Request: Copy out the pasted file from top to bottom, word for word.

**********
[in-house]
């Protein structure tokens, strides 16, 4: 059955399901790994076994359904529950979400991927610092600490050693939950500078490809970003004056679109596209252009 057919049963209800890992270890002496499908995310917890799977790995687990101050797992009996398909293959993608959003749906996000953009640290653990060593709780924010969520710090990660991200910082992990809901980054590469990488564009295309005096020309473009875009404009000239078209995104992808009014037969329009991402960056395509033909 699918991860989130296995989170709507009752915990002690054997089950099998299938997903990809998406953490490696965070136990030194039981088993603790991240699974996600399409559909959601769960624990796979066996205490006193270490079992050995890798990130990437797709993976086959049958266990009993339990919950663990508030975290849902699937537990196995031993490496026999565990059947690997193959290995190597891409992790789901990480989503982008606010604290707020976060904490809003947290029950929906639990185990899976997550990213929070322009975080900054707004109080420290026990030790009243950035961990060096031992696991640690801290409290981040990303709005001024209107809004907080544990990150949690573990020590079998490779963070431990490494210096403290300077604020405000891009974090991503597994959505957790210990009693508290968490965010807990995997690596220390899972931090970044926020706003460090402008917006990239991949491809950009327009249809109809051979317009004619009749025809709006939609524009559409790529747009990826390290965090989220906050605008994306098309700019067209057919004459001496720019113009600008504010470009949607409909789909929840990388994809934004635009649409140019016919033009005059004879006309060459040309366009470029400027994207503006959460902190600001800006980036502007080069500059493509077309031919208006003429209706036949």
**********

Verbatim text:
[in-house]
């Protein structure tokens, strides 16, 4: 059955399901790994076994359904529950979400991927610092600490050693939950500078490809970003004056679109596209252009 057919049963209800890992270890002496499908995310917890799977790995687990101050797992009996398909293959993608959003749906996000953009640290653990060593709780924010969520710090990660991200910082992990809901980054590469990488564009295309005096020309473009875009404009000239078209995104992808009014037969329009991402960056395509033909 699918991860989130296995989170709507009752915990002690054997089950099998299938997903990809998406953490490696965070136990030194039981088993603790991240699974996600399409559909959601769960624990796979066996205490006193270490079992050995890798990130990437797709993976086959049958266990009993339990919950663990508030975290849902699937537990196995031993490496026999565990059947690997193959290995190597891409992790789901990480989503982008606010604290707020976060904490809003947290029950929906639990185990899976997550990213929070322009975080900054707004109080420290026990030790009243950035961990060096031992696991640690801290409290981040990303709005001024209107809004907080544990990150949690573990020590079998490779963070431990490494210096403290300077604020405000891009974090991503597994959505957790210990009693508290968490965010807990995997690596220390899972931090970044926020706003460090402008917006990239991949491809950009327009249809109809051979317009004619009749025809709006939609524009559409790529747009990826390290965090989220906050605008994306098309700019067209057919004459001496720019113009600008504010470009949607409909789909929840990388994809934004635009649409140019016919033009005059004879006309060459040309366009470029400027994207503006959460902190600001800006980036502007080069500059493509077309031919208006003429209706036949």